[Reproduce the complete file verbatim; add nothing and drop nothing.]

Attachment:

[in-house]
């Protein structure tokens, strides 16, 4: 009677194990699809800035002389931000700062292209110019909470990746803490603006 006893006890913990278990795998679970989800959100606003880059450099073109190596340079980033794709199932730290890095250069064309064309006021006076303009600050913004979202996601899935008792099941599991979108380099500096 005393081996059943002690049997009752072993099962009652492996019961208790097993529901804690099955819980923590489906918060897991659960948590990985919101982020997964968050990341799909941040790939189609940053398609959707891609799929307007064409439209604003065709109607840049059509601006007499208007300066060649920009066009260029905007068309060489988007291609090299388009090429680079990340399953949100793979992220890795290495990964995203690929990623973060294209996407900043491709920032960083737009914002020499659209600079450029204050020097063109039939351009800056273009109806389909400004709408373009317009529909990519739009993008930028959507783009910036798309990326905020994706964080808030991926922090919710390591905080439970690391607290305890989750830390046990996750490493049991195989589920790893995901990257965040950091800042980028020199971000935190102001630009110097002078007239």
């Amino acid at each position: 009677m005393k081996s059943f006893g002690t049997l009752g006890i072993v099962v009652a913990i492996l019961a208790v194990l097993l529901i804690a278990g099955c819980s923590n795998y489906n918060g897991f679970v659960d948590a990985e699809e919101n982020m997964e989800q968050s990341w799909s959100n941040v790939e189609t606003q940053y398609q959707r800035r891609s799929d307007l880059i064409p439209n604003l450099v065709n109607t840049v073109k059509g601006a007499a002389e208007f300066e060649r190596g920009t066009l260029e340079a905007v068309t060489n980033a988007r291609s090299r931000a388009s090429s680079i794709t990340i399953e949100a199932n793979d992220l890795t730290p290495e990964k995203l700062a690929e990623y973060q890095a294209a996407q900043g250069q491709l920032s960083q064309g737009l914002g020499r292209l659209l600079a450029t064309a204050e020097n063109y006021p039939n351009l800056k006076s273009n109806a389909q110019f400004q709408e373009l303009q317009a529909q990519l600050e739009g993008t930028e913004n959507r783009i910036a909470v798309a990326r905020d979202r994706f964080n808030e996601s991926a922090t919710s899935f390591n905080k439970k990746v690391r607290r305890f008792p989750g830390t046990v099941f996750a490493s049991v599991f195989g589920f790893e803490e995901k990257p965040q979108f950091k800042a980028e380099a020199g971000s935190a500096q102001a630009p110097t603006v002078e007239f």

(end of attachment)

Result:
[in-house]
């Protein structure tokens, strides 16, 4: 009677194990699809800035002389931000700062292209110019909470990746803490603006 006893006890913990278990795998679970989800959100606003880059450099073109190596340079980033794709199932730290890095250069064309064309006021006076303009600050913004979202996601899935008792099941599991979108380099500096 005393081996059943002690049997009752072993099962009652492996019961208790097993529901804690099955819980923590489906918060897991659960948590990985919101982020997964968050990341799909941040790939189609940053398609959707891609799929307007064409439209604003065709109607840049059509601006007499208007300066060649920009066009260029905007068309060489988007291609090299388009090429680079990340399953949100793979992220890795290495990964995203690929990623973060294209996407900043491709920032960083737009914002020499659209600079450029204050020097063109039939351009800056273009109806389909400004709408373009317009529909990519739009993008930028959507783009910036798309990326905020994706964080808030991926922090919710390591905080439970690391607290305890989750830390046990996750490493049991195989589920790893995901990257965040950091800042980028020199971000935190102001630009110097002078007239």
């Amino acid at each position: 009677m005393k081996s059943f006893g002690t049997l009752g006890i072993v099962v009652a913990i492996l019961a208790v194990l097993l529901i804690a278990g099955c819980s923590n795998y489906n918060g897991f679970v659960d948590a990985e699809e919101n982020m997964e989800q968050s990341w799909s959100n941040v790939e189609t606003q940053y398609q959707r800035r891609s799929d307007l880059i064409p439209n604003l450099v065709n109607t840049v073109k059509g601006a007499a002389e208007f300066e060649r190596g920009t066009l260029e340079a905007v068309t060489n980033a988007r291609s090299r931000a388009s090429s680079i794709t990340i399953e949100a199932n793979d992220l890795t730290p290495e990964k995203l700062a690929e990623y973060q890095a294209a996407q900043g250069q491709l920032s960083q064309g737009l914002g020499r292209l659209l600079a450029t064309a204050e020097n063109y006021p039939n351009l800056k006076s273009n109806a389909q110019f400004q709408e373009l303009q317009a529909q990519l600050e739009g993008t930028e913004n959507r783009i910036a909470v798309a990326r905020d979202r994706f964080n808030e996601s991926a922090t919710s899935f390591n905080k439970k990746v690391r607290r305890f008792p989750g830390t046990v099941f996750a490493s049991v599991f195989g589920f790893e803490e995901k990257p965040q979108f950091k800042a980028e380099a020199g971000s935190a500096q102001a630009p110097t603006v002078e007239f």